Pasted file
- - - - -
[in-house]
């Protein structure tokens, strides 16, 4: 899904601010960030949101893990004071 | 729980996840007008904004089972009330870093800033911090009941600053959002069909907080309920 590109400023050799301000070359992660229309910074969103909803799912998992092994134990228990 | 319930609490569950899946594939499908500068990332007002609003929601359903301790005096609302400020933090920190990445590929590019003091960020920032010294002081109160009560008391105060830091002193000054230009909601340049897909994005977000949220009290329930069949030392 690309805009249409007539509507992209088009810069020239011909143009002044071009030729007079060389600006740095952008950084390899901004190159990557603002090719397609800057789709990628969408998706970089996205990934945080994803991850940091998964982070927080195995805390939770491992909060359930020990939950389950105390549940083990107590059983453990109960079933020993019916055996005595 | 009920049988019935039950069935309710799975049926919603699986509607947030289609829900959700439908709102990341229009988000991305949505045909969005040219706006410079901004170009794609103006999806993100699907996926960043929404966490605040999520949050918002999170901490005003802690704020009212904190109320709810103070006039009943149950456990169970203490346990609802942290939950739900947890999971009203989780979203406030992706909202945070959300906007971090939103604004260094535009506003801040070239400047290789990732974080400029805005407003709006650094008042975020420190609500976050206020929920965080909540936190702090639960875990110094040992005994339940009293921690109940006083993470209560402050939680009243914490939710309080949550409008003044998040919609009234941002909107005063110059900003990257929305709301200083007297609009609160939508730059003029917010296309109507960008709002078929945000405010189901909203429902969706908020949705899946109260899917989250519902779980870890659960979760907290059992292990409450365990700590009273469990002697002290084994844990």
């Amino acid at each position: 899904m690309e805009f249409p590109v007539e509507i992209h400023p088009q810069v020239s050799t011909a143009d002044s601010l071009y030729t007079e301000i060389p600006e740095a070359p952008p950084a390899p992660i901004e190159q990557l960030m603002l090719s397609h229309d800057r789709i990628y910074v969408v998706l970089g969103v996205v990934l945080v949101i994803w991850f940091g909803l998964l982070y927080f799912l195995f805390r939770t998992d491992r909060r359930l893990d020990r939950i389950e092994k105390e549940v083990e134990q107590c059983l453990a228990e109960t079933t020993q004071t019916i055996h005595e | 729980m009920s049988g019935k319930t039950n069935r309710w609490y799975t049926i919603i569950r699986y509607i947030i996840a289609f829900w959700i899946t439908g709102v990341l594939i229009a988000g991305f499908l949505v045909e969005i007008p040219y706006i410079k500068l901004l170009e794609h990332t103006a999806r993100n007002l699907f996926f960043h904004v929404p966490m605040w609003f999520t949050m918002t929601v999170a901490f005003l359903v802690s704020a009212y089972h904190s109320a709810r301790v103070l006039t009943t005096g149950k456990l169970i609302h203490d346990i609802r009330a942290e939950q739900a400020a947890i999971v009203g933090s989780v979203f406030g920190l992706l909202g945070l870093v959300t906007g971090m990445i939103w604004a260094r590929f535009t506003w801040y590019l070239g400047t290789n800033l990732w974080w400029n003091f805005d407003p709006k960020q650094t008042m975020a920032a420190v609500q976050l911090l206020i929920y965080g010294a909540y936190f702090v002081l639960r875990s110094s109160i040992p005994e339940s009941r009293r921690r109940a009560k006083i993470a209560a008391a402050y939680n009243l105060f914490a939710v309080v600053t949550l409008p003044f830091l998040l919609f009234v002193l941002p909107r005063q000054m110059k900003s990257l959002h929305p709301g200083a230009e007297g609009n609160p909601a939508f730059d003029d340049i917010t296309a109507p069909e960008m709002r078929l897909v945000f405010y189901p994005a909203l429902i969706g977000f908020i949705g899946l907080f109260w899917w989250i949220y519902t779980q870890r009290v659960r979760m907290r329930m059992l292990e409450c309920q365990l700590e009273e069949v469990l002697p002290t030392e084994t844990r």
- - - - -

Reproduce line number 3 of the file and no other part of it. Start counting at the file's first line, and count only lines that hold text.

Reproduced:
């Amino acid at each position: 899904m690309e805009f249409p590109v007539e509507i992209h400023p088009q810069v020239s050799t011909a143009d002044s601010l071009y030729t007079e301000i060389p600006e740095a070359p952008p950084a390899p992660i901004e190159q990557l960030m603002l090719s397609h229309d800057r789709i990628y910074v969408v998706l970089g969103v996205v990934l945080v949101i994803w991850f940091g909803l998964l982070y927080f799912l195995f805390r939770t998992d491992r909060r359930l893990d020990r939950i389950e092994k105390e549940v083990e134990q107590c059983l453990a228990e109960t079933t020993q004071t019916i055996h005595e | 729980m009920s049988g019935k319930t039950n069935r309710w609490y799975t049926i919603i569950r699986y509607i947030i996840a289609f829900w959700i899946t439908g709102v990341l594939i229009a988000g991305f499908l949505v045909e969005i007008p040219y706006i410079k500068l901004l170009e794609h990332t103006a999806r993100n007002l699907f996926f960043h904004v929404p966490m605040w609003f999520t949050m918002t929601v999170a901490f005003l359903v802690s704020a009212y089972h904190s109320a709810r301790v103070l006039t009943t005096g149950k456990l169970i609302h203490d346990i609802r009330a942290e939950q739900a400020a947890i999971v009203g933090s989780v979203f406030g920190l992706l909202g945070l870093v959300t906007g971090m990445i939103w604004a260094r590929f535009t506003w801040y590019l070239g400047t290789n800033l990732w974080w400029n003091f805005d407003p709006k960020q650094t008042m975020a920032a420190v609500q976050l911090l206020i929920y965080g010294a909540y936190f702090v002081l639960r875990s110094s109160i040992p005994e339940s009941r009293r921690r109940a009560k006083i993470a209560a008391a402050y939680n009243l105060f914490a939710v309080v600053t949550l409008p003044f830091l998040l919609f009234v002193l941002p909107r005063q000054m110059k900003s990257l959002h929305p709301g200083a230009e007297g609009n609160p909601a939508f730059d003029d340049i917010t296309a109507p069909e960008m709002r078929l897909v945000f405010y189901p994005a909203l429902i969706g977000f908020i949705g899946l907080f109260w899917w989250i949220y519902t779980q870890r009290v659960r979760m907290r329930m059992l292990e409450c309920q365990l700590e009273e069949v469990l002697p002290t030392e084994t844990r």